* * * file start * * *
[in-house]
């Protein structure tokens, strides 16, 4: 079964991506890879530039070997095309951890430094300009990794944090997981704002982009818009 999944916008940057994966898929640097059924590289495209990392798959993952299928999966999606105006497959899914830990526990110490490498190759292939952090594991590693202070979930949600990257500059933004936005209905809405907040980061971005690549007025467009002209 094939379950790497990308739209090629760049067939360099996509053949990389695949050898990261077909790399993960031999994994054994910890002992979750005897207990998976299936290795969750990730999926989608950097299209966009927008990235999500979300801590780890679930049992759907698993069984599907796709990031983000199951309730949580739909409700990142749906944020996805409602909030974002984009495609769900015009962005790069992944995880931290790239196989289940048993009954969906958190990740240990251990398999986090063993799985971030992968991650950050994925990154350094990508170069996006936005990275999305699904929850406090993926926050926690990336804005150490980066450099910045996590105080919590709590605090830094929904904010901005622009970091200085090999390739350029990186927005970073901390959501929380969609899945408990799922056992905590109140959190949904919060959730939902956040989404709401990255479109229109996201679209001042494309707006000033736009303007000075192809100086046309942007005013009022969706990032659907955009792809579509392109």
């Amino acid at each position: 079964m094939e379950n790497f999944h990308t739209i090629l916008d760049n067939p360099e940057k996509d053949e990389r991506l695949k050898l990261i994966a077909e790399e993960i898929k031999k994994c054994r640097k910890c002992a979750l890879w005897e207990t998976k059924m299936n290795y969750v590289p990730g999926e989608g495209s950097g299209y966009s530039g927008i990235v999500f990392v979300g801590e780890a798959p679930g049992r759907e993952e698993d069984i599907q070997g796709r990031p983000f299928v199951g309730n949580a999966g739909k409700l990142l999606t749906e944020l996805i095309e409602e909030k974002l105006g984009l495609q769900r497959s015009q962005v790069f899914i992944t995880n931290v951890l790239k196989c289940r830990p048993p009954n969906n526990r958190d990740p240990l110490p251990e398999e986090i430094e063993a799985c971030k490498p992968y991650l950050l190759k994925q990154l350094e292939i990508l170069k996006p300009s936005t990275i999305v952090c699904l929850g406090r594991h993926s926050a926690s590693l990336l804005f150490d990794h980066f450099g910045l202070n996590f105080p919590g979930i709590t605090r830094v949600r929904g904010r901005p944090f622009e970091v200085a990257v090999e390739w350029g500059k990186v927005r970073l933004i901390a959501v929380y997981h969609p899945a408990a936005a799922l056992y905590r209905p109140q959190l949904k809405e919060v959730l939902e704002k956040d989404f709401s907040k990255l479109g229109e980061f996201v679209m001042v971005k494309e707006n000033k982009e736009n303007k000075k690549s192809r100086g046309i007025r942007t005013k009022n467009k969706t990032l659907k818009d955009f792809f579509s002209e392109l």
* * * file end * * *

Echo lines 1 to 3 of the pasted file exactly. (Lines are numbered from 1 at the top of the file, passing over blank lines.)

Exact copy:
[in-house]
């Protein structure tokens, strides 16, 4: 079964991506890879530039070997095309951890430094300009990794944090997981704002982009818009 999944916008940057994966898929640097059924590289495209990392798959993952299928999966999606105006497959899914830990526990110490490498190759292939952090594991590693202070979930949600990257500059933004936005209905809405907040980061971005690549007025467009002209 094939379950790497990308739209090629760049067939360099996509053949990389695949050898990261077909790399993960031999994994054994910890002992979750005897207990998976299936290795969750990730999926989608950097299209966009927008990235999500979300801590780890679930049992759907698993069984599907796709990031983000199951309730949580739909409700990142749906944020996805409602909030974002984009495609769900015009962005790069992944995880931290790239196989289940048993009954969906958190990740240990251990398999986090063993799985971030992968991650950050994925990154350094990508170069996006936005990275999305699904929850406090993926926050926690990336804005150490980066450099910045996590105080919590709590605090830094929904904010901005622009970091200085090999390739350029990186927005970073901390959501929380969609899945408990799922056992905590109140959190949904919060959730939902956040989404709401990255479109229109996201679209001042494309707006000033736009303007000075192809100086046309942007005013009022969706990032659907955009792809579509392109």
């Amino acid at each position: 079964m094939e379950n790497f999944h990308t739209i090629l916008d760049n067939p360099e940057k996509d053949e990389r991506l695949k050898l990261i994966a077909e790399e993960i898929k031999k994994c054994r640097k910890c002992a979750l890879w005897e207990t998976k059924m299936n290795y969750v590289p990730g999926e989608g495209s950097g299209y966009s530039g927008i990235v999500f990392v979300g801590e780890a798959p679930g049992r759907e993952e698993d069984i599907q070997g796709r990031p983000f299928v199951g309730n949580a999966g739909k409700l990142l999606t749906e944020l996805i095309e409602e909030k974002l105006g984009l495609q769900r497959s015009q962005v790069f899914i992944t995880n931290v951890l790239k196989c289940r830990p048993p009954n969906n526990r958190d990740p240990l110490p251990e398999e986090i430094e063993a799985c971030k490498p992968y991650l950050l190759k994925q990154l350094e292939i990508l170069k996006p300009s936005t990275i999305v952090c699904l929850g406090r594991h993926s926050a926690s590693l990336l804005f150490d990794h980066f450099g910045l202070n996590f105080p919590g979930i709590t605090r830094v949600r929904g904010r901005p944090f622009e970091v200085a990257v090999e390739w350029g500059k990186v927005r970073l933004i901390a959501v929380y997981h969609p899945a408990a936005a799922l056992y905590r209905p109140q959190l949904k809405e919060v959730l939902e704002k956040d989404f709401s907040k990255l479109g229109e980061f996201v679209m001042v971005k494309e707006n000033k982009e736009n303007k000075k690549s192809r100086g046309i007025r942007t005013k009022n467009k969706t990032l659907k818009d955009f792809f579509s002209e392109l």